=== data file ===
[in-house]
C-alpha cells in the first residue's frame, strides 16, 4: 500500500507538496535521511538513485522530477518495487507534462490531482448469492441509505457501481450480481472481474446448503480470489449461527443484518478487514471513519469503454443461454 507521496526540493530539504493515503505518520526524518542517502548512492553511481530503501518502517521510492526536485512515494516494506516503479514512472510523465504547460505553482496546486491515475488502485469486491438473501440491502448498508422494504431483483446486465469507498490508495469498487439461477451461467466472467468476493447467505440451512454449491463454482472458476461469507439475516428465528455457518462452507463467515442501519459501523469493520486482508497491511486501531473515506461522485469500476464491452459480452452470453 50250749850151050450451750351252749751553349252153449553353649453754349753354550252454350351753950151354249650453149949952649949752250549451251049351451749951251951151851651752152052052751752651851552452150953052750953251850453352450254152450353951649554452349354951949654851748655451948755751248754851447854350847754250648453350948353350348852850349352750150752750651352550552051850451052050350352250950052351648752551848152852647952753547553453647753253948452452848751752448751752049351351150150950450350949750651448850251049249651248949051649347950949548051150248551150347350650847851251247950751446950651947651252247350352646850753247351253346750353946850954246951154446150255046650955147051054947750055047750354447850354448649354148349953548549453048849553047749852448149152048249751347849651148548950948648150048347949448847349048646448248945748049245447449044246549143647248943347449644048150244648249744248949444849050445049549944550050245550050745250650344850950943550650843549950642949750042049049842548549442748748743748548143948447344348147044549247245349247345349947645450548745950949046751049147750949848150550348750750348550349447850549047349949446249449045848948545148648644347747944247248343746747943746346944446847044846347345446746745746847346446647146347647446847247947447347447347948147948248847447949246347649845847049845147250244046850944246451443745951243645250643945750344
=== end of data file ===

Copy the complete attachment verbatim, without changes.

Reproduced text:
[in-house]
C-alpha cells in the first residue's frame, strides 16, 4: 500500500507538496535521511538513485522530477518495487507534462490531482448469492441509505457501481450480481472481474446448503480470489449461527443484518478487514471513519469503454443461454 507521496526540493530539504493515503505518520526524518542517502548512492553511481530503501518502517521510492526536485512515494516494506516503479514512472510523465504547460505553482496546486491515475488502485469486491438473501440491502448498508422494504431483483446486465469507498490508495469498487439461477451461467466472467468476493447467505440451512454449491463454482472458476461469507439475516428465528455457518462452507463467515442501519459501523469493520486482508497491511486501531473515506461522485469500476464491452459480452452470453 50250749850151050450451750351252749751553349252153449553353649453754349753354550252454350351753950151354249650453149949952649949752250549451251049351451749951251951151851651752152052052751752651851552452150953052750953251850453352450254152450353951649554452349354951949654851748655451948755751248754851447854350847754250648453350948353350348852850349352750150752750651352550552051850451052050350352250950052351648752551848152852647952753547553453647753253948452452848751752448751752049351351150150950450350949750651448850251049249651248949051649347950949548051150248551150347350650847851251247950751446950651947651252247350352646850753247351253346750353946850954246951154446150255046650955147051054947750055047750354447850354448649354148349953548549453048849553047749852448149152048249751347849651148548950948648150048347949448847349048646448248945748049245447449044246549143647248943347449644048150244648249744248949444849050445049549944550050245550050745250650344850950943550650843549950642949750042049049842548549442748748743748548143948447344348147044549247245349247345349947645450548745950949046751049147750949848150550348750750348550349447850549047349949446249449045848948545148648644347747944247248343746747943746346944446847044846347345446746745746847346446647146347647446847247947447347447347948147948248847447949246347649845847049845147250244046850944246451443745951243645250643945750344